May 31, 2017

“Up close and personal” Community engagement at the Citizen Science conference (part 2)

In May I attended the 2017 Citizen Science Association Conference with Caroline and Alex. This blog is the second post about the conference, and the first part can be found here. On the final morning of the conference, I took advantage of the clear skies and dry sidewalks, and woke up early to explore Saint Paul. I visited the beautiful Cathedral of Saint Paul, saw the Charles Schulz Peanuts characters statue series in Rice Park, and toured the famous Landmark Center, where prohibition-era gangsters were tried for their crimes when the building served as a federal court house. Caroline will talk about sightseeing in Saint Paul in her upcoming blog post.

During my early-morning exploration of Saint Paul, I was able to see the inside of the city’s gorgeous Roman-Catholic cathedral before morning mass (left), and the Landmark Center, overlooking statues of Peanuts characters in Rice Park (right).

The second day of the conference was filled with inspiring talks. Here are a few take-away messages on the topic of community engagement that I found particularly thought-provoking:

  1. Volunteers should not only learn about scientific problems, but more importantly they should learn that they, as citizens, have the power and the responsibility to solve problems. Citizen science projects should empower community leaders.
  2. Scientists “cannot assume that if we just deliver information in the right way, everything will be better.” Instead, we need to form a dialogue with the public and create a landscape of knowledge that includes implicit knowledge of communities and other forms of expertise.
  3. “Scientists need to acknowledge that there is no such thing as the ‘general public’ because people are all individuals” with their own goals, motivations, and interests. In order to successfully engage a community or stimulate behavioral change, scientist must tailor their message for specific audiences.
  4. Moving from crowdsourced data collection to more holistic community-driven science requires a relevant place-based question. Applied transdisciplinary research not only answers scientific questions, but also bridges science and action.

What exactly are we trying to do, and what should we call it? This question was fiercely debated throughout the conference and remains an active discussion within the citizen science community.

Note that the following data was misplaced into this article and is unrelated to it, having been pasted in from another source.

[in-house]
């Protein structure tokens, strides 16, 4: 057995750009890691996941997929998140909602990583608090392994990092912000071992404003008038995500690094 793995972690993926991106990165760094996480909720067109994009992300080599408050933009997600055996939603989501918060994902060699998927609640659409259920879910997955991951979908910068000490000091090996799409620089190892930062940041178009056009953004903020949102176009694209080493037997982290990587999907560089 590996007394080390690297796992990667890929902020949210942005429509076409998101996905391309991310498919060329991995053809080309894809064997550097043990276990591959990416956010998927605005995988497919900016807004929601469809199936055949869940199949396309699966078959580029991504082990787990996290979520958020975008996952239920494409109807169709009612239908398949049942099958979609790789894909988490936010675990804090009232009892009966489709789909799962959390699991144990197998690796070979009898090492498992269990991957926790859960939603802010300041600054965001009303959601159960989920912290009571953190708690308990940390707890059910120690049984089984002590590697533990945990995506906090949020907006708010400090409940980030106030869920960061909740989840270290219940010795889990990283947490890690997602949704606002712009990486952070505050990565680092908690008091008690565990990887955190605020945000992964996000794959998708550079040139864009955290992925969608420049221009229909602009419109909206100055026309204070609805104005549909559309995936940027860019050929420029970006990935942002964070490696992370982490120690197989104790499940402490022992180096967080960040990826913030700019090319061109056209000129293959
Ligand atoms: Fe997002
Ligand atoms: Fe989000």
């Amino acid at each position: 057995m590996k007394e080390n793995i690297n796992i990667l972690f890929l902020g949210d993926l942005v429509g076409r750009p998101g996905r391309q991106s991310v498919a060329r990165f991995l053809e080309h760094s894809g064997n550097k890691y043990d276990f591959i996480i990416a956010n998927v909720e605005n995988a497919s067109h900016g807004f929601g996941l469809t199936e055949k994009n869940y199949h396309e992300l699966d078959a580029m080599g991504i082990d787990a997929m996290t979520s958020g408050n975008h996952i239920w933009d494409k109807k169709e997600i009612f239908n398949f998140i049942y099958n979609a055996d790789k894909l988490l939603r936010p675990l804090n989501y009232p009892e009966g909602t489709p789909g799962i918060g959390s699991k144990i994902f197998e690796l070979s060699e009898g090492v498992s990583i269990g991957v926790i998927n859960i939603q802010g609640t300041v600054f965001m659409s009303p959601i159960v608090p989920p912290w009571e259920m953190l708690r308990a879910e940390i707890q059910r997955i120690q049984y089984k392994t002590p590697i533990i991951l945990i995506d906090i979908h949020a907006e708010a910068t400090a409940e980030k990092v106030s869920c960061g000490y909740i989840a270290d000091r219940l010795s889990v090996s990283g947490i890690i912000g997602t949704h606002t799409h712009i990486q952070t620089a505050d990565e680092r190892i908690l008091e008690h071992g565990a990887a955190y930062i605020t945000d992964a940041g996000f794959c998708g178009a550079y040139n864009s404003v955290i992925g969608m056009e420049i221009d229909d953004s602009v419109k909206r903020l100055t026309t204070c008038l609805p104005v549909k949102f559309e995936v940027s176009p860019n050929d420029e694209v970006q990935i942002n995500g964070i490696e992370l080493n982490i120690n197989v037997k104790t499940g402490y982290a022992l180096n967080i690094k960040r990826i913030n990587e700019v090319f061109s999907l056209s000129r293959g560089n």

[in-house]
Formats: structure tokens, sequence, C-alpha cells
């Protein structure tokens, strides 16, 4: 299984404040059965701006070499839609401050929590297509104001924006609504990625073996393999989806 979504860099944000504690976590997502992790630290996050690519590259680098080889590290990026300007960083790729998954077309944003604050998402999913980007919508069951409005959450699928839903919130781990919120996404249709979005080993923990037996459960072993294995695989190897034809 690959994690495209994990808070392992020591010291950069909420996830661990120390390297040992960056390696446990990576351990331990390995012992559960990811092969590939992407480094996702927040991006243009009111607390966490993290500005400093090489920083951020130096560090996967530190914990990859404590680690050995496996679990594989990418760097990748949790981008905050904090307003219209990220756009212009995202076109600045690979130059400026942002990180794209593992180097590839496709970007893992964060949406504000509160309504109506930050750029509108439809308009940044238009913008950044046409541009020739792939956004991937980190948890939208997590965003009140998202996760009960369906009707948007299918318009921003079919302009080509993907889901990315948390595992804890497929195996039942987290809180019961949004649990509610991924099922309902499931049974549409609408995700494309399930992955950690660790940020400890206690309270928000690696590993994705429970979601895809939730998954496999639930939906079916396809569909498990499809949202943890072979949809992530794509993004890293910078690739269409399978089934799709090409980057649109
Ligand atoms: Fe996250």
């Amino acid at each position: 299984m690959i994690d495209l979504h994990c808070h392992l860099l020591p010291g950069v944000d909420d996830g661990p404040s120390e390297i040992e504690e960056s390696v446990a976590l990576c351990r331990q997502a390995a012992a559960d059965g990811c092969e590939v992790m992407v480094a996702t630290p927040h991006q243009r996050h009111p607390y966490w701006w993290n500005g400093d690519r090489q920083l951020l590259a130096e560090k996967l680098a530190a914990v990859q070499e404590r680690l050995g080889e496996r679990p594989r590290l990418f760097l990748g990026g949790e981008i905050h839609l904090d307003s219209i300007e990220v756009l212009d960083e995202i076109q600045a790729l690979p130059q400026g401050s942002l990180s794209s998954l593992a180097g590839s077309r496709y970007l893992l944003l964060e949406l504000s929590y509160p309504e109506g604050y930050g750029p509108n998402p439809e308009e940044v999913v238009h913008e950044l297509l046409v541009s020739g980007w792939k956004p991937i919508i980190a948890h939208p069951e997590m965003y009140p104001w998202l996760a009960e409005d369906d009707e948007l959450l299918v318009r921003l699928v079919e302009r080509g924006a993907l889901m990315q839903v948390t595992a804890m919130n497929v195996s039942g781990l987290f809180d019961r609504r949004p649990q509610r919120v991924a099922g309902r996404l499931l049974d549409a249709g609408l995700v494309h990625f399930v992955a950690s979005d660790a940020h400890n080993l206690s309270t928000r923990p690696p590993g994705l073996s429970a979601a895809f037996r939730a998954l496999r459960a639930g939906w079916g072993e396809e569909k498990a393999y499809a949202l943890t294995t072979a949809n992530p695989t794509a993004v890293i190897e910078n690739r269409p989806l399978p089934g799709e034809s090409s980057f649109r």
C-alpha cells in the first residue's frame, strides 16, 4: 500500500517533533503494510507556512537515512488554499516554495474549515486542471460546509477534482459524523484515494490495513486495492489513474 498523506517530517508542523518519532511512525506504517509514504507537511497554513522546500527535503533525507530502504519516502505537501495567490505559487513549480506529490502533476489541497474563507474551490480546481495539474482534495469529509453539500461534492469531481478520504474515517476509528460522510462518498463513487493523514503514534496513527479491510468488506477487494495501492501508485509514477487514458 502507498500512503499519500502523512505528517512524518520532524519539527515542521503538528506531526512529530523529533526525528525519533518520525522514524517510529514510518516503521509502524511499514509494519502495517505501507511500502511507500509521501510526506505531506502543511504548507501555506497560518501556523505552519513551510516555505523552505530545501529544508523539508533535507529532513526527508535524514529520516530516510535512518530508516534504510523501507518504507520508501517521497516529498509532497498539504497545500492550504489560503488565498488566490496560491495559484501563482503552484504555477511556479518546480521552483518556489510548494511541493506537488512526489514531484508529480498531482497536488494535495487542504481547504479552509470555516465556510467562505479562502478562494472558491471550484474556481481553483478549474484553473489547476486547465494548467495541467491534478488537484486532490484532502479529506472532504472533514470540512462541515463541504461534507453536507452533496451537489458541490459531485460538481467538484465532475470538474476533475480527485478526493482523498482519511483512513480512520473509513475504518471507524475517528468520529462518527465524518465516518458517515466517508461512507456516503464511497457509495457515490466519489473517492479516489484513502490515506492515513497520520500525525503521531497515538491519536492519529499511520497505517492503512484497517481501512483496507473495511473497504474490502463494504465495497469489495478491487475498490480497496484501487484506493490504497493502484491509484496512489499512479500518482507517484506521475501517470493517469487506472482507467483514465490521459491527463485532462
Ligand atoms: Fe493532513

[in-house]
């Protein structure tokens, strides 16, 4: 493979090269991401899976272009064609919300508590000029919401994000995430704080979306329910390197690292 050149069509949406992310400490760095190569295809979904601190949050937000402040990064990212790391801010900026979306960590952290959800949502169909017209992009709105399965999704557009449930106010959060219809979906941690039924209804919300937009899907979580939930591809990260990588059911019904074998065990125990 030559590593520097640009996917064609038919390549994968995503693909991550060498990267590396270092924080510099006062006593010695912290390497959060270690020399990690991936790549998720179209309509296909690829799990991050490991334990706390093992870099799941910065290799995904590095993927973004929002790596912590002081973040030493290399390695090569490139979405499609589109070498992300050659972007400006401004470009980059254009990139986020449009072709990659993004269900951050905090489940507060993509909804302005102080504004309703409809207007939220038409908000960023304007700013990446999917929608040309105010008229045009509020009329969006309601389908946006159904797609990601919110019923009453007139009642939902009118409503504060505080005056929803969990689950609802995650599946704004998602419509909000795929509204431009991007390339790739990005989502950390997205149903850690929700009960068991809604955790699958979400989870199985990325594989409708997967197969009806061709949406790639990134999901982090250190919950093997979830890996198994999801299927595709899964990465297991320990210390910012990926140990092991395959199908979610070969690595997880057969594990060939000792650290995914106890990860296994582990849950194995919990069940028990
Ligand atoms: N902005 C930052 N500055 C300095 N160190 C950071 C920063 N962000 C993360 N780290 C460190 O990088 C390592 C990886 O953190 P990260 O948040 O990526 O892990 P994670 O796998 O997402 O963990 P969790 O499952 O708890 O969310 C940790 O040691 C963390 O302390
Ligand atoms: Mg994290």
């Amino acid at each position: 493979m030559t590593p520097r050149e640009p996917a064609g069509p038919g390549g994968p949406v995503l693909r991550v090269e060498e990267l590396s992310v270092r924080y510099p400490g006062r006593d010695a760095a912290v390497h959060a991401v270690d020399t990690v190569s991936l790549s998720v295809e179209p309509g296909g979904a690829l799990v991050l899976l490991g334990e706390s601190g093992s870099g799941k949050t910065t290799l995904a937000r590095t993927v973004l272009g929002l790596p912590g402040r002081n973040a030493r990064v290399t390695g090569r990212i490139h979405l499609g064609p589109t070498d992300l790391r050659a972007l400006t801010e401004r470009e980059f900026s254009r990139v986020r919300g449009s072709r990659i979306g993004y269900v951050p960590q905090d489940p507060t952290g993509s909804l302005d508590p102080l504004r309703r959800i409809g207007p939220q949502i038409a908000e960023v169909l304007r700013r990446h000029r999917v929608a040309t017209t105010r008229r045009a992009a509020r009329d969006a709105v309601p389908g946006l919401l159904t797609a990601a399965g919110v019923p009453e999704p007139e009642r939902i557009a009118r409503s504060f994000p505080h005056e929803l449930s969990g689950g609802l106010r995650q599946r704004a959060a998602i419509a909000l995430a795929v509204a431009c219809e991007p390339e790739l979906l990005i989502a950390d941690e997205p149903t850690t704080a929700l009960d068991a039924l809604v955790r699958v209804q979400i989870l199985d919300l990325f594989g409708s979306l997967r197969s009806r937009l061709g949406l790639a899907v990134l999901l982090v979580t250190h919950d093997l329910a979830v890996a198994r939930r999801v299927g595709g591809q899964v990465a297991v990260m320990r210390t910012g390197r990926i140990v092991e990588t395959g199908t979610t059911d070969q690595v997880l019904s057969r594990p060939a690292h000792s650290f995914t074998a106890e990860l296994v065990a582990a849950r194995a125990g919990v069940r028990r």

During our lunch break, I visited the Science Museum of Minnesota, which was nice enough to offer complimentary admission for conference attendees. I stepped carefully through a crowd of elementary school students wearing matching t-shirts, and grabbed a map of the exhibits, noticing that printed on the cover in parentheses were the words, “This is no ordinary museum”. Yes, indeed. As soon as I entered the exhibit area, I was greeted by a 60-foot astronaut, and a view of three floors of interactive museum exhibits!

Exploring the Science Museum of Minnesota was an amazing experience!

This museum was the one of the most fun places I have ever visited, and I cannot recommend it highly enough! The exhibits were phenomenal and it was so exciting to see people of all ages enjoying science all around me. Students donned lab coats and used lab equipment to conduct microbiology experiments. Visitors touched fossils and learn about paleontology and geology in the company of dinosaur skeletons. Teenagers learned about the human body by “unwrapping” a mummy using 3-D imaging. Kids burned off some extra energy in the “Sportsology” exhibit, racing a T-rex and comparing high jumps with famous athletes. Teachers led students through an exhibit devoted to exploring the historical, sociological, and biological dimensions of the concept of race. Families learned about kinetic energy at a live show, where museum staff conducted an experiment comparing the elasticity of ‘bouncy’ rubber balls and ‘smooshy’ meatballs. Of course, visitors also enjoyed an exhibit on the ecology and natural history of the city’s pride and joy: the Mississippi River, which flows outside the museum’s windows.

My absolute favorite museum exhibit of all time was the Collector’s Corner, which invites kids to find natural objects, research them, and then share their knowledge with museum staff members, who award points based on both the explanation and the object itself. The kids can then trade their points for a new item, such as a cicada shell, a piece of pyrite, or a shark tooth. The kids loved this, and as an avid collector myself, I really loved watching them getting excited about nature, exchanging their treasures, and growing their own collections!

I shared the museum with hundreds of elementary school students on class field trips. It was so much fun to see the kids so engaged at the Collector’s Corner (top) and enthusiastically volunteering to participate in a science show (bottom).